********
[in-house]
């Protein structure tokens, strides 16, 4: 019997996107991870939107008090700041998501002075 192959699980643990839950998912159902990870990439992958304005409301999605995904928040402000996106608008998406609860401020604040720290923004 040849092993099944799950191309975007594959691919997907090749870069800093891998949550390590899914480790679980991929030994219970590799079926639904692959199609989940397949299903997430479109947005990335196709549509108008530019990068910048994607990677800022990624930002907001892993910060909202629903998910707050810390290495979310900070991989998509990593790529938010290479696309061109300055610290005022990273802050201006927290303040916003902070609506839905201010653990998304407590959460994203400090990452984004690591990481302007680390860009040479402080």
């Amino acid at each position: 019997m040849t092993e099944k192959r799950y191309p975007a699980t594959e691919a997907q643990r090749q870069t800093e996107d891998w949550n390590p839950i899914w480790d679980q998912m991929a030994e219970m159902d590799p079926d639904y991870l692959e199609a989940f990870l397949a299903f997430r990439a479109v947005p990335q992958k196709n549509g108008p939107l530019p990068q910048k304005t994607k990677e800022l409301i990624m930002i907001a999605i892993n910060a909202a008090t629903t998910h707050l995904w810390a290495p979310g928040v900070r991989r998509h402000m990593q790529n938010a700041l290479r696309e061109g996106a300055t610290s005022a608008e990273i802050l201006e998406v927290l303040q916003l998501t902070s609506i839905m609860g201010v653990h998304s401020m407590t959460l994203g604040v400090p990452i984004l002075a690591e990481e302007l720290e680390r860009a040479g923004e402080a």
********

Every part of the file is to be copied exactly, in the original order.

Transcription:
[in-house]
């Protein structure tokens, strides 16, 4: 019997996107991870939107008090700041998501002075 192959699980643990839950998912159902990870990439992958304005409301999605995904928040402000996106608008998406609860401020604040720290923004 040849092993099944799950191309975007594959691919997907090749870069800093891998949550390590899914480790679980991929030994219970590799079926639904692959199609989940397949299903997430479109947005990335196709549509108008530019990068910048994607990677800022990624930002907001892993910060909202629903998910707050810390290495979310900070991989998509990593790529938010290479696309061109300055610290005022990273802050201006927290303040916003902070609506839905201010653990998304407590959460994203400090990452984004690591990481302007680390860009040479402080």
């Amino acid at each position: 019997m040849t092993e099944k192959r799950y191309p975007a699980t594959e691919a997907q643990r090749q870069t800093e996107d891998w949550n390590p839950i899914w480790d679980q998912m991929a030994e219970m159902d590799p079926d639904y991870l692959e199609a989940f990870l397949a299903f997430r990439a479109v947005p990335q992958k196709n549509g108008p939107l530019p990068q910048k304005t994607k990677e800022l409301i990624m930002i907001a999605i892993n910060a909202a008090t629903t998910h707050l995904w810390a290495p979310g928040v900070r991989r998509h402000m990593q790529n938010a700041l290479r696309e061109g996106a300055t610290s005022a608008e990273i802050l201006e998406v927290l303040q916003l998501t902070s609506i839905m609860g201010v653990h998304s401020m407590t959460l994203g604040v400090p990452i984004l002075a690591e990481e302007l720290e680390r860009a040479g923004e402080a």